Introducing Windows Server 2012
Introducing Windows SQL Server 2012
Introducing Windows 8 - An Overview for IT Professionals
Moving to MS Visual Studio 2010
Programming Windows 8 apps
Security and privacy for MS Office 2010 users
Introducing Windows Server 2012 RTM edition
First Look: Microsoft Office 2010
Microsoft® Office 365
Thursday, 14 February 2013
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San Francisco eBook publishing startup Inkling has released a new set of collaborative online digital publishing tools to try and coax book publishers to fully move their content into the Internet age.
Matt McInnis, CEO of Inkling, showed off some of Habitat's capabilities at an event in New York this week. The online software appears to compete with the likes of Adobe's Digital Publishing Suite and even Apple's iBooks Author. Like Apple's product, Habitat is free, although it sounds slightly more geared toward professional publishing houses, particularly those in education.
Wednesday, 13 February 2013
In the early 1980s, I was told that COBOL was going away and that I should quickly move toward other programming languages. Well, thirty years later, COBOL is alive and well and living in large companies everywhere.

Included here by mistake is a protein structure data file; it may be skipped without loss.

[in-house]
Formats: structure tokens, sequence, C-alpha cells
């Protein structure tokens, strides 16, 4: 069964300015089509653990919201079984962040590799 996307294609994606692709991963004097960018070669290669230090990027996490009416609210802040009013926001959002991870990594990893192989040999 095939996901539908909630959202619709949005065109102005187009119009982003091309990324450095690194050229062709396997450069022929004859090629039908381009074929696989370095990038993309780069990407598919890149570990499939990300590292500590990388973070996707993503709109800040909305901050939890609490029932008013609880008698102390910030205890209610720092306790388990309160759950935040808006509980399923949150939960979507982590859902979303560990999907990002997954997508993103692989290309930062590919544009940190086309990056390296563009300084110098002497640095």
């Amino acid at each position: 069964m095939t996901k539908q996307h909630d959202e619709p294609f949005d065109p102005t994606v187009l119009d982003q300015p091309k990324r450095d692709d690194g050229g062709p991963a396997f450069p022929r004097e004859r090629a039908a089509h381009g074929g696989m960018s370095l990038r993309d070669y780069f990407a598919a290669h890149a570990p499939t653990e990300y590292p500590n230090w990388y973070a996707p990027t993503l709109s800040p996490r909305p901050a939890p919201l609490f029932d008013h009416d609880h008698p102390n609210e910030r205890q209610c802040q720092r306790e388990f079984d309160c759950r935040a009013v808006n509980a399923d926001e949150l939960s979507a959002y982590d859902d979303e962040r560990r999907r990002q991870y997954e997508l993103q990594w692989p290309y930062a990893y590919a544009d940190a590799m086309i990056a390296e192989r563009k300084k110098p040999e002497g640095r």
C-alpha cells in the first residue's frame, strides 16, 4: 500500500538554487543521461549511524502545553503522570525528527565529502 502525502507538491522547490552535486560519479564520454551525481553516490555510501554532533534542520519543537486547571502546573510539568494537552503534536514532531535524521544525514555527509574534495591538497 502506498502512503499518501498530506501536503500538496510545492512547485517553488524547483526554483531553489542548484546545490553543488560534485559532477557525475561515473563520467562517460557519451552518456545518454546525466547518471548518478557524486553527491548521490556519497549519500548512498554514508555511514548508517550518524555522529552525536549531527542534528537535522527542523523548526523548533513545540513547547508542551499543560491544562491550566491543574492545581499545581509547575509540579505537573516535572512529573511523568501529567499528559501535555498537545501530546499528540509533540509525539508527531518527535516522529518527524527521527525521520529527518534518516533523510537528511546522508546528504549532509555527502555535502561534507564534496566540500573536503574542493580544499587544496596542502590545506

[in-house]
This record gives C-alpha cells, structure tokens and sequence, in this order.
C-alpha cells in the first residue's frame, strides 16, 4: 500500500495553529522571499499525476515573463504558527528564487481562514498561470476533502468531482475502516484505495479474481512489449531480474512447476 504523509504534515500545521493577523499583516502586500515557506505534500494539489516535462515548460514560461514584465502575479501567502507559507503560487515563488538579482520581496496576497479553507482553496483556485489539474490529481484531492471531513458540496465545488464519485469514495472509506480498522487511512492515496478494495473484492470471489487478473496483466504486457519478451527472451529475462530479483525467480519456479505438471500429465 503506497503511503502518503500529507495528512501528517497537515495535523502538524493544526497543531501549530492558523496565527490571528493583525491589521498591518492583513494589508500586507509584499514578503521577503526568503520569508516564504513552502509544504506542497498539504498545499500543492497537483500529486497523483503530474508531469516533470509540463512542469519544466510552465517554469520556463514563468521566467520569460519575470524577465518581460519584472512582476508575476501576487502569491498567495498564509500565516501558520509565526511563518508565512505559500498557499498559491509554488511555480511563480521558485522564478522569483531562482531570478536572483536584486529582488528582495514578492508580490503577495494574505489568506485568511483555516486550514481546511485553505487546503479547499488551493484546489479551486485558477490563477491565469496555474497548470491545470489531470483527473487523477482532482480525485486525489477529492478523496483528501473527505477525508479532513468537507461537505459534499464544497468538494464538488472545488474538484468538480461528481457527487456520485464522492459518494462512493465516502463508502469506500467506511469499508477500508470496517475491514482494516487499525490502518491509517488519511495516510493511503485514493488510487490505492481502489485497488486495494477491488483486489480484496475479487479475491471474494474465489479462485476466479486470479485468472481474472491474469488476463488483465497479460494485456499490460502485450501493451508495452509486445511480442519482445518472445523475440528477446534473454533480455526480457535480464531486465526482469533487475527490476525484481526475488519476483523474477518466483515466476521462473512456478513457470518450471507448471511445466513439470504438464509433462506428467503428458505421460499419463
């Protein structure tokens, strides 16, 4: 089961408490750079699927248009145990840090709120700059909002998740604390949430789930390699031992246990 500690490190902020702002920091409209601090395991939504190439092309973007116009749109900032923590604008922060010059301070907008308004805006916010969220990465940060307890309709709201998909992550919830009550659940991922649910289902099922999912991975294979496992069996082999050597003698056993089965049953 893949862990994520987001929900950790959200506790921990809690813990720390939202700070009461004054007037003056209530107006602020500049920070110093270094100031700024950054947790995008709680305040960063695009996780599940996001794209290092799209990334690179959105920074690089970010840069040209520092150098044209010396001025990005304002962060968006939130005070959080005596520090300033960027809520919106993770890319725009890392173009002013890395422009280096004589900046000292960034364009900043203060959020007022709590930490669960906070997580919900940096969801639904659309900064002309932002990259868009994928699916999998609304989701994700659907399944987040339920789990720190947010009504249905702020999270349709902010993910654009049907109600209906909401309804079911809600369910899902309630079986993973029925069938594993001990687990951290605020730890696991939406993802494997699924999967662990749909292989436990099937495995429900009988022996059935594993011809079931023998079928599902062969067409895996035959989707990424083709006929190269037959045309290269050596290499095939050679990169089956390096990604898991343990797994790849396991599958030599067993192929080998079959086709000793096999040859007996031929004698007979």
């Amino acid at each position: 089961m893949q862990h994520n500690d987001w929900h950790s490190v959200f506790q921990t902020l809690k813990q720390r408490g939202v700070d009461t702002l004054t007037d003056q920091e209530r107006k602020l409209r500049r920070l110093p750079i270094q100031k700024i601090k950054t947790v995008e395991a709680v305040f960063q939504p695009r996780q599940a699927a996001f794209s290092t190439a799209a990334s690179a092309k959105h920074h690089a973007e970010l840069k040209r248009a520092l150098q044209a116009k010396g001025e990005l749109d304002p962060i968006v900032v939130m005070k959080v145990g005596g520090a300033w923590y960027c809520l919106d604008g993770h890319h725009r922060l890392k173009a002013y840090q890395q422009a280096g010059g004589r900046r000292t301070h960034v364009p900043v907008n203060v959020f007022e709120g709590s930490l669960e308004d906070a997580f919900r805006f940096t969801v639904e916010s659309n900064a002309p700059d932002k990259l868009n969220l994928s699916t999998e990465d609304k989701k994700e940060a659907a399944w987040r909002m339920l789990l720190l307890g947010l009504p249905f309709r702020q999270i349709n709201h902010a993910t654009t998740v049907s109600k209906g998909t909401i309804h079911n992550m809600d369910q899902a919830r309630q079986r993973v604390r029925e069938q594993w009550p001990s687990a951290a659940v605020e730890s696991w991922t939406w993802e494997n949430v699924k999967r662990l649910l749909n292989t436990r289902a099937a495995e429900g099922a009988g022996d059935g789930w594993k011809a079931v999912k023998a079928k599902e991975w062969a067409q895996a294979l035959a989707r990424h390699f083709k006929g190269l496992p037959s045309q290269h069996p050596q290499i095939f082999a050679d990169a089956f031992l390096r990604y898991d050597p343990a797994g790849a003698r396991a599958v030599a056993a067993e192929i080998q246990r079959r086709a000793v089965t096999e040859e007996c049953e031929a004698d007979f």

Yes, most of the smaller COBOL programs written in the 1970s, 1980s, and even 1990s have been replaced with newer systems and newer technologies. However, the big mission critical systems written long ago in COBOL and modified and enhanced for the past thirty to forty years are still driving very large, very prestigious companies around the country and around the world. These companies include banks, insurance companies, manufacturing companies, retail chains, health care organizations, and every other type of company you can imagine.
Friday, 25 January 2013
Although normally a pretty upbeat and optimistic person, I end a lot of my different talks these days with a pretty scary, even dystopic slide: "IF WE PROFS CAN BE REPLACED BY A COMPUTER SCREEN, WE SHOULD BE.”
That gets people’s attention. And it makes people mad. My meaning is often misunderstood at first—and that’s what I want. I want profs in the audience to be outraged that I’m saying they can be replaced by a computer screen. And, if they think they are not replaceable by a computer screen, I want them to articulate why.
If they can make a good case for what they add, then my conditional statement is answered negatively: No, I cannot be replaced by a computer screen because of . . . Making that case accurately and persuasively (to the public, to legislators, to donors, and mostly to our students) is the single most important thing any professor can do because, if we don’t, it will be made for us. And we won't like the result.